10 things you need to know this morning in Australia

Alexei Danichev/Host photo agency/Getty

Good morning!

1. Stocks were quiet. We’re waiting for the Fed this week and folks are sitting on their hands; the Dow managed a new closing high for 2016 at 17,229. ASX futures see an 11 point rise in the SPI 200 June contract so it might be a quiet start to the day. More here.

2. But then there’s iron ore which is crashing. It’s back down to $US55.55 and futures are weaker as well. Here’s the latest chart:

So Fortescue might be in for a bit of a pasting today. As Greg McKenna noted yesterday, its share price has become incredibly tightly correlated with movements in iron ore. Look:

FMG Stock price versus Iron Ore (Source: Rivkin Securities)

3. It’s the last week of Parliament before the budget, and the government is trying to get the pieces in place for Malcolm Turnbull’s plan to deliver an early budget and then go to a double-dissolution election called on May 10 for a polling date of July 2. There’s some tussling in the Senate that threatens to complicate things – Family First and Ricky Muir naturally hate the plan for Senate voting reform that would stop oddballs getting elected – but watch out for announcements on Thursday before the politicians give us all a welcome break.

4. Dick Smith lives, at least online, with Ruslan Kogan acquiring the doomed retail chain’s online store and all the IP. Dick Smith online will now be powered by Kogan’s technology and he’s promising to get great deals through his existing suppliers. Harry Tucker has more.

5. Could the next global crisis come from Japanese banks? One of the best-performing hedge funds of the year thinks so, and they’ve been looking at the Japanese banking system for more than a year. The rationale is: regional banks overstating recurring earnings, a shrinking mortgage market due to demographic changes, rising competition, ZIRP causing cash hoarding in housholds, and a massive amount of hidden bad loans that will reveal themselves as baby boomers start turning 70 – basically small business owners with loans they are never going to repay because there is nobody to take over the corner store. And that cohort is starting to retire now. Horseman Capital Management’s Shannon McConaghy (a very hedge funder name, that) thinks a Japanese banking crisis will “blindside the market”. They’ve been shorting banks there for a while.

IPhone 6s SkitchTech Insider/AppleAntenna bands on the back of the iPhone 6S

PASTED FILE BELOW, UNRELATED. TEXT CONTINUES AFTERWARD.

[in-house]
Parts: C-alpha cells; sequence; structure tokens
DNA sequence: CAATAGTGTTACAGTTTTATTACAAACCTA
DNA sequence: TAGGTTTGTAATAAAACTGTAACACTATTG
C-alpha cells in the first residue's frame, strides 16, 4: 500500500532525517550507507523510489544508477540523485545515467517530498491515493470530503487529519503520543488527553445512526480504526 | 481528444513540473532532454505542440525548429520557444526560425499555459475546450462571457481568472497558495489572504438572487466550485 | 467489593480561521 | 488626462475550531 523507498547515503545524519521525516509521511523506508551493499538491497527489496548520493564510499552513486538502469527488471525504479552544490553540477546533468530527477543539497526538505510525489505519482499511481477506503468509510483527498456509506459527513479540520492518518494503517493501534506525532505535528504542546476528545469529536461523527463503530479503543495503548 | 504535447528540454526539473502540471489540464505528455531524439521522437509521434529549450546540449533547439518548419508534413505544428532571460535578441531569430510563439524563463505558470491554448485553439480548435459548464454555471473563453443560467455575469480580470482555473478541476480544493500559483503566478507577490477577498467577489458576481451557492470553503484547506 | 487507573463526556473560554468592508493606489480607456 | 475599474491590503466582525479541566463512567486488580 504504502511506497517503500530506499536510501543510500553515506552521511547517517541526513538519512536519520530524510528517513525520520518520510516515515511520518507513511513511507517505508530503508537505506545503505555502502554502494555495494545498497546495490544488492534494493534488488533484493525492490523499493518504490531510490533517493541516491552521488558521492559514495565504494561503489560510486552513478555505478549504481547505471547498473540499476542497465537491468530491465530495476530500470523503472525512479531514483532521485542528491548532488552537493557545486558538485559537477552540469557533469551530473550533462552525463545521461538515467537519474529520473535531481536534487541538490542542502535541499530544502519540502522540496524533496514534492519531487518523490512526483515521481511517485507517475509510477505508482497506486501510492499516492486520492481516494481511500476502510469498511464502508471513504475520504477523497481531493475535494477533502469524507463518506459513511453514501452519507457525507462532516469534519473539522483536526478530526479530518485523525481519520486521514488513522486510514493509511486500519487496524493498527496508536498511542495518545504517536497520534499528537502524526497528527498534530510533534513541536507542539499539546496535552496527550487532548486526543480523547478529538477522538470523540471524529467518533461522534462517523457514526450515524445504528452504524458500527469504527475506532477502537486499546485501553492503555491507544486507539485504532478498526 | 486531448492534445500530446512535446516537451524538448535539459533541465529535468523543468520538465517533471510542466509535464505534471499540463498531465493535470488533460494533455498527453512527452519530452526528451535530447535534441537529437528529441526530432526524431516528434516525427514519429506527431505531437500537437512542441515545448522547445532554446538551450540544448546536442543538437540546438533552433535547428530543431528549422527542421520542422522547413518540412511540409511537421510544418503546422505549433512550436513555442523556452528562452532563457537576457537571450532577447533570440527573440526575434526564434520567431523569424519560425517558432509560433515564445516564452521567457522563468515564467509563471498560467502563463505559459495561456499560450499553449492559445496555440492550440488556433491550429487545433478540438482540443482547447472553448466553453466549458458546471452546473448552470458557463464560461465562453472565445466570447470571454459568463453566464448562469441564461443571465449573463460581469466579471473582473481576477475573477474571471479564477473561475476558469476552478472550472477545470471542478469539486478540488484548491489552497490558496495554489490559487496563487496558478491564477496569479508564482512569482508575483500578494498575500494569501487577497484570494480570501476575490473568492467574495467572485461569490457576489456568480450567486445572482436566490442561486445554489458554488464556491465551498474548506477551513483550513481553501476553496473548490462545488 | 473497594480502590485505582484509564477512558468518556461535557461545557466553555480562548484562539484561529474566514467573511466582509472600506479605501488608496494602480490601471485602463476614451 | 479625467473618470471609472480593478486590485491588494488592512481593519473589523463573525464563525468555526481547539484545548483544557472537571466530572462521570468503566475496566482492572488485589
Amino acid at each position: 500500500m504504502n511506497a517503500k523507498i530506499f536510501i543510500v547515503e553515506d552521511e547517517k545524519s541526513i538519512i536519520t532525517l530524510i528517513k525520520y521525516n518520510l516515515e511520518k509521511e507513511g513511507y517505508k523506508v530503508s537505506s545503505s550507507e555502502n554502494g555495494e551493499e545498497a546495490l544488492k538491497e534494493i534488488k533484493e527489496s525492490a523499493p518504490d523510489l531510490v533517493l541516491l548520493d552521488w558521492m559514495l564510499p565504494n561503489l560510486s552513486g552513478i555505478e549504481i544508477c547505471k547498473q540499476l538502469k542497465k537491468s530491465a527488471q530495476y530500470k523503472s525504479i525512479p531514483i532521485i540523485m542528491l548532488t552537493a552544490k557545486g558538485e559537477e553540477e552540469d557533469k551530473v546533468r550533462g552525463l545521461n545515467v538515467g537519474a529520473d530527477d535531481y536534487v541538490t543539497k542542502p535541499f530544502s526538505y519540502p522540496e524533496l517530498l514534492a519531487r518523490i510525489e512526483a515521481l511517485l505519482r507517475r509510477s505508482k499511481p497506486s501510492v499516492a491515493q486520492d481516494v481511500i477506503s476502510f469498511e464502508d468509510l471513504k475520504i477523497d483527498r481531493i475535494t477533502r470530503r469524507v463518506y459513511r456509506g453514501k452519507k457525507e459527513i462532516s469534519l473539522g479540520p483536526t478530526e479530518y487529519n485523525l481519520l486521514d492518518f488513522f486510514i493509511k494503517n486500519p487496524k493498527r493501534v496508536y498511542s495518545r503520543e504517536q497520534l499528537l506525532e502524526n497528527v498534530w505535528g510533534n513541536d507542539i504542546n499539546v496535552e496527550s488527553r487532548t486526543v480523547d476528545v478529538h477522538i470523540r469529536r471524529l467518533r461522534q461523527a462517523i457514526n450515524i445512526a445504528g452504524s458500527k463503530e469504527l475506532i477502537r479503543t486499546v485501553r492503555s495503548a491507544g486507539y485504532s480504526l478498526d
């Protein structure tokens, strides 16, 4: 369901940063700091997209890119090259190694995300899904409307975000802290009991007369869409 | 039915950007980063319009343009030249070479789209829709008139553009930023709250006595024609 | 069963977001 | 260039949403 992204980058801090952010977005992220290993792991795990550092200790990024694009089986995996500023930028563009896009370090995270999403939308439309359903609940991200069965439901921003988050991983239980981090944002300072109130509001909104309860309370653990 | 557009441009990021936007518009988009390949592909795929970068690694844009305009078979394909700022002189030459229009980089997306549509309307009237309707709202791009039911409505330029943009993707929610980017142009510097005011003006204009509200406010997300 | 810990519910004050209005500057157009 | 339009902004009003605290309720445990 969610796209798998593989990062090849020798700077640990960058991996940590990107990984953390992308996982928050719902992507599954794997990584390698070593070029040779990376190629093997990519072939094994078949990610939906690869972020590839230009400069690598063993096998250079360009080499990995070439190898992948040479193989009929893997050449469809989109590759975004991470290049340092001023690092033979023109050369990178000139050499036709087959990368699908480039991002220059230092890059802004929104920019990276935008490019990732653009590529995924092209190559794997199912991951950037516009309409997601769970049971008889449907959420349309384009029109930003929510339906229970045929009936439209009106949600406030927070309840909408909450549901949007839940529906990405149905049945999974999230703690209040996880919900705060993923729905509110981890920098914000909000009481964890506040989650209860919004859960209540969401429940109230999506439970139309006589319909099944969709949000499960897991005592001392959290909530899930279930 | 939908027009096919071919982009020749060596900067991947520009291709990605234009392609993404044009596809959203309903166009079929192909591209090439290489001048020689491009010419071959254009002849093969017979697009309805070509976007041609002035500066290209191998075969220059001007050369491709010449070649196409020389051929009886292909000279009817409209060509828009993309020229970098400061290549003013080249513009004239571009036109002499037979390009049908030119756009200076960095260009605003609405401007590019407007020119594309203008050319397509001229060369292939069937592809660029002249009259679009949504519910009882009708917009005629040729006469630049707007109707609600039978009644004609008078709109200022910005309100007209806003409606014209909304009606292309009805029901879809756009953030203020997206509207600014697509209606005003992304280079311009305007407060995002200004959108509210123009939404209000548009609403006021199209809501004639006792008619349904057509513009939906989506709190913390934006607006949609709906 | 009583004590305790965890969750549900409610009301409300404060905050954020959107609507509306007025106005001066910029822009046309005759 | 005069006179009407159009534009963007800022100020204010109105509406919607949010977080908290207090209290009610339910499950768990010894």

6. iPhone 7 photos leaked, maybe. The big difference from the iPhone 6 is there are no antenna bands on the back. Because how else are you supposed to telegraph to everyone that you have the fancy new one when they look practically identical otherwise?

7. Russia is pulling out of Syria. “The task assigned to the Ministry of Defence and the Armed Forces as a whole has been largely accomplished, so I order the minister of defence to begin withdrawing the main part of our military factions of the Syrian Arab Republic tomorrow,” Vladimir Putin said overnight. Also in the Middle East, the US believes it has killed the ISIS military mastermind.

8. In today’s instalment of Unusual Public Speaking Tips, here’s Gary Vaynerchuk’s pre-presentation routine. He goes into a trance-like state exactly six minutes before taking the stage, and then right before he walks out, he visualises himself punching everybody in the audience right in the mouth. “I know it sounds strange, but I feel a weird mix of love and aggression for the people in the seats,” he explains, “because on one hand I’m so grateful for their presence and their support and interest, yet I’m also determined to send them away with a powerful message ringing in their ears.”


9. Email is killing your productivity and the economy. OK, it might be. Perhaps. Deutsche Bank’s Stuart Kirk has floated the idea in a note to clients, arguing America’s productivity challenges began in at an ominous time. “Coincidentally, US economic output would also be one-third higher today but for a mysterious productivity slowdown starting [in] 1971. Economists might note that was when [the inventor of modern email Raymond] Tomlinson first hit send,” Kirk wrote. He cites research with US workers estimating they spend 6.3 hours a day checking emails, with 3.2 hours devoted to work emails and 3.1 hours to personal messages. It goes on: 80% of respondents look at emails before getting to the office; 50% said they check email on vacation. YouGov data suggests the average American is weighed down with 500 unread emails. Productivity is a major challenge for the Australian economy, too. So maybe it’s worth thinking about whether you’re doing important and productive things on emails or just sending them to look busy.

10. Science says cheap wine isn’t bad for you. It also explains why you can sometimes get a headache from just a single glass. Those and 14 other scientific viticultural nuggets are here, because wine.

Have a great day. I’m on Twitter.

Business Insider Emails & Alerts

Site highlights each day to your inbox.

Business Insider Emails & Alerts

Site highlights each day to your inbox.

Follow Business Insider Australia on Facebook, Twitter, LinkedIn, and Instagram.